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Update in computer-driven weaning from mechanical ventilation

RMIT University, Bundoora and The University of Melbourne and Intensive Care Unit, The Royal Melbourne Hospital, Melbourne, Victoria, Australia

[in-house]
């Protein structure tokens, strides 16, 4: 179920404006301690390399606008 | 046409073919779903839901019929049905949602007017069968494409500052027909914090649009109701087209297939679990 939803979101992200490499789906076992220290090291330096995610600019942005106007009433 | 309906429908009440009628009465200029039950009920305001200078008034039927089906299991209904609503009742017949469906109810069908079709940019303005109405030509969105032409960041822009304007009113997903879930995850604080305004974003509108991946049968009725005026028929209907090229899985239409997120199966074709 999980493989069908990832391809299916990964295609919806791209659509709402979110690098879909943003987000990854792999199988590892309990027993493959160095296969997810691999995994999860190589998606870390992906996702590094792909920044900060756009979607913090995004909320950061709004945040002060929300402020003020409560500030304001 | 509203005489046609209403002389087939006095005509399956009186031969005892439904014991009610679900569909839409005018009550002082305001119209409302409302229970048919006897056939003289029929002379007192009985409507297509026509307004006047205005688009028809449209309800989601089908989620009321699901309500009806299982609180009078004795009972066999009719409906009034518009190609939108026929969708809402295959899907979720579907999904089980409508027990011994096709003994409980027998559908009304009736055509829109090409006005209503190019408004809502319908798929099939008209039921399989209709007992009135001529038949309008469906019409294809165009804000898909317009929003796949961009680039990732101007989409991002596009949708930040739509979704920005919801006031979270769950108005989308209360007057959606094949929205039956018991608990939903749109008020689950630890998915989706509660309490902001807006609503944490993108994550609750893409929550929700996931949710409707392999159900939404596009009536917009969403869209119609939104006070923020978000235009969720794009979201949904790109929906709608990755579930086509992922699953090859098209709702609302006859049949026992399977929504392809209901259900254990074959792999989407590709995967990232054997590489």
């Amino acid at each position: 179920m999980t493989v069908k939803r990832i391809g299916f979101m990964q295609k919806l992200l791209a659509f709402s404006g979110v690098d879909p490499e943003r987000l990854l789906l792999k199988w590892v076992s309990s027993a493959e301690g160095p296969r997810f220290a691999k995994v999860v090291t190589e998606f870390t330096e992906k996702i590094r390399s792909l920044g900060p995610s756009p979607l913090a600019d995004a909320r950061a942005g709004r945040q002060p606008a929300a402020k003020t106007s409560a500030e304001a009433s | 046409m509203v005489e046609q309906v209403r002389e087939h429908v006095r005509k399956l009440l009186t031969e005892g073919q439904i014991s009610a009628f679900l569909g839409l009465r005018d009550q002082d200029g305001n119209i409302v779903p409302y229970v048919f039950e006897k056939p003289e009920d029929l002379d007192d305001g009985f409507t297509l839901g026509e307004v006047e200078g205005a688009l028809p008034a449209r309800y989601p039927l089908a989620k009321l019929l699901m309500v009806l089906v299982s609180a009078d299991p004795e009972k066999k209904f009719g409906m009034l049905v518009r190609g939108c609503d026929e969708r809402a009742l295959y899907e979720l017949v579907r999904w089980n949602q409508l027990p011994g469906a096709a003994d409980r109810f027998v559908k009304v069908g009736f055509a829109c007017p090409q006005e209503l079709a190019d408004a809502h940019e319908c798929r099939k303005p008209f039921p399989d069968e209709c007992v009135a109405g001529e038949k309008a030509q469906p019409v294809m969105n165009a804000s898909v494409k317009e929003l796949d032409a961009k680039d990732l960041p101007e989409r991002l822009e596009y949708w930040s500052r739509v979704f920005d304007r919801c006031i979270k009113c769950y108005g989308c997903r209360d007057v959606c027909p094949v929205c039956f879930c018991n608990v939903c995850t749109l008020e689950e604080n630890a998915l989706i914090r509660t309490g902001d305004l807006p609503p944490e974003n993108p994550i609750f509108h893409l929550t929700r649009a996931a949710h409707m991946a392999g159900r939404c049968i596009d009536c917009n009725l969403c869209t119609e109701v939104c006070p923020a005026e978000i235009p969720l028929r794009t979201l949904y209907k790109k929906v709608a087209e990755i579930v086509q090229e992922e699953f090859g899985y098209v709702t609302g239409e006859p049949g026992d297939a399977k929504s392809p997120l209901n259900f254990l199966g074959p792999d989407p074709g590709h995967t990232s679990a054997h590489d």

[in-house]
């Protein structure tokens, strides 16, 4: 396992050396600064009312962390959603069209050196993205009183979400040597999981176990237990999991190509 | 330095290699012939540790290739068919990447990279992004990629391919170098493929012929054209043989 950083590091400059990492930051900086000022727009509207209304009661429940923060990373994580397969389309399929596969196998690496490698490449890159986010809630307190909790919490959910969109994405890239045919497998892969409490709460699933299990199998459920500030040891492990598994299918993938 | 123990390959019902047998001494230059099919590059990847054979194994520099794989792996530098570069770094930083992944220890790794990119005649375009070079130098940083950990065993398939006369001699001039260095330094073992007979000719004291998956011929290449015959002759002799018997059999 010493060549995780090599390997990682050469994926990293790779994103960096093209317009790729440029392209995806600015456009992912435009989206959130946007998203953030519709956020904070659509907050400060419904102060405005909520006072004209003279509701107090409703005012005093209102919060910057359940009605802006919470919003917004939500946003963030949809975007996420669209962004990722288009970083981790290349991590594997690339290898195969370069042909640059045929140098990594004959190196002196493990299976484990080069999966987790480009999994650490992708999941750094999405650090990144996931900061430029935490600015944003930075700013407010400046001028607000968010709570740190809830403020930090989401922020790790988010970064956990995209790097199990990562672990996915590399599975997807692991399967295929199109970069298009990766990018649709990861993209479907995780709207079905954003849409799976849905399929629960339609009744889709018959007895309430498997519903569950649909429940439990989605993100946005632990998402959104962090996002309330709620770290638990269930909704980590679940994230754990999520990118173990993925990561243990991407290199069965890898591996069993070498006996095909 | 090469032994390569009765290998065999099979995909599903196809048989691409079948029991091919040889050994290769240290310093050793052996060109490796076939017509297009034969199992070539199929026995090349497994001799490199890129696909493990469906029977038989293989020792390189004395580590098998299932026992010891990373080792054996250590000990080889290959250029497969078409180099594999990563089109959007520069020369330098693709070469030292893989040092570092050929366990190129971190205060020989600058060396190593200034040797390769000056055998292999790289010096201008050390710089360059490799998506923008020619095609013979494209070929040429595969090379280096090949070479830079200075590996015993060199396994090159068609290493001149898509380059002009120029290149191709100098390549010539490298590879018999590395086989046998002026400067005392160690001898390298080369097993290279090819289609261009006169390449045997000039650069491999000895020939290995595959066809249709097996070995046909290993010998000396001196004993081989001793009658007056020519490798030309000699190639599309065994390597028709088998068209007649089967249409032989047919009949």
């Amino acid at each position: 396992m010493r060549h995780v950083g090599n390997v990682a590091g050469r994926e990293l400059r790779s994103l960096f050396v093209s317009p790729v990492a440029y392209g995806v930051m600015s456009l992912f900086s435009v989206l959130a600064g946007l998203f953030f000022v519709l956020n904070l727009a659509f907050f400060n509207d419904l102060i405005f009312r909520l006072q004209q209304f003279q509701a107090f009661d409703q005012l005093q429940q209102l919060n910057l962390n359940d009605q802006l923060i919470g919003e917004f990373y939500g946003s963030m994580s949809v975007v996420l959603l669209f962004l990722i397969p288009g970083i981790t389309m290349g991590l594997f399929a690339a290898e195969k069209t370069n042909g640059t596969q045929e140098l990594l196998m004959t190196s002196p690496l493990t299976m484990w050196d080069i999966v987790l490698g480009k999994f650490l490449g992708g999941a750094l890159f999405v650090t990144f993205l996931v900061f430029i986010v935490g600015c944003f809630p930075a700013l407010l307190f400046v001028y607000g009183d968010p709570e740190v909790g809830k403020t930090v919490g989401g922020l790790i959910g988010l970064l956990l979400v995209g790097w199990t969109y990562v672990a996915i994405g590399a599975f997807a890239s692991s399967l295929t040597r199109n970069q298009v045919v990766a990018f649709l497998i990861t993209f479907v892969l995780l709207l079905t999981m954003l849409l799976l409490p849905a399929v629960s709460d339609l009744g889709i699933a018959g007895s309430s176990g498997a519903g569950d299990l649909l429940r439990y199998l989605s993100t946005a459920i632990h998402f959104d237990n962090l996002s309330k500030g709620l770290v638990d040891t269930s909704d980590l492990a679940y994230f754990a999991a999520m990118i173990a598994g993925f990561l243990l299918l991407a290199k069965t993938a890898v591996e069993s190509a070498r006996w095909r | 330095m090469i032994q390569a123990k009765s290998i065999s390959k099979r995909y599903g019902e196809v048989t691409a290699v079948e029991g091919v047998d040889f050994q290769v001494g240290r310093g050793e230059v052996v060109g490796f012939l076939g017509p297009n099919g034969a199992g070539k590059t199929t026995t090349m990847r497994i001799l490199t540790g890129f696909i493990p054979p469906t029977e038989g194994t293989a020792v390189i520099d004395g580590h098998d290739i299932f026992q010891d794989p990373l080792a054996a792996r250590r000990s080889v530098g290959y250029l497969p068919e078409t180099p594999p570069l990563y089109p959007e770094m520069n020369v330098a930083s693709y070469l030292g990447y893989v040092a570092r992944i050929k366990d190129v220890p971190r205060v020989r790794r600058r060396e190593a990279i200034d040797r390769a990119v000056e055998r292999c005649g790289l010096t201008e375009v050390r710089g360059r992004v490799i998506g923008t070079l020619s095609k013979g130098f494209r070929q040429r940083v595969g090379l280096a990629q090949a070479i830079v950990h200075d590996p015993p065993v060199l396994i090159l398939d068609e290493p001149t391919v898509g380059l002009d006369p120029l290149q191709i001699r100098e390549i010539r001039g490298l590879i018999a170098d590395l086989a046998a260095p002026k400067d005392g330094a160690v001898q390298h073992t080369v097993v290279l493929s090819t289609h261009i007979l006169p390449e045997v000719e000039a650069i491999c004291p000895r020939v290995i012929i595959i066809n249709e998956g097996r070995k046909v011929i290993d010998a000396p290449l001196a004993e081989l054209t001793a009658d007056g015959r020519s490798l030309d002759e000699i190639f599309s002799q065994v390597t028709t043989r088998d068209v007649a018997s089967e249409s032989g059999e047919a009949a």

Weaning from mechanical ventilation is a complex process requiring assessment and interpretation of both objective and subjective clinical parameters. For many years, automated computerised systems for various medical processes, including respiratory management, have been proposed to optimise decision-making and reduce variation amongst clinicians. SmartCare™/PS, available since 2003 as a software application for the EvitaXL ventilator (Dräger Medical AG & Co. KG, Lübeck, Germany), is one of the first such ventilator systems to be made commercially available. SmartCare/PS can be described as a knowledge-based weaning system, which adjusts pressure support based on measurement of the patient’s respiratory status, specifically the spontaneous respiratory rate, tidal volume and end-tidal carbon dioxide with the aim of optimising the weaning process. The primary proposed advantage of this system is an ability to provide management of ventilatory weaning through continuous physiological monitoring and real-time interventions. The relatively small number of available clinical studies indicate the system is able to deliver appropriate ventilation during pressure support weaning from both short-term and prolonged ventilation. Of potential clinical note, a recent study suggested that use of SmartCare/PS might be associated with useful reductions in the duration of weaning compared to existing clinical practice using weaning protocols. One recently published randomised trial supports this conclusion. However, given the known large variation in international critical care ventilatory practices further randomised trials are desirable.

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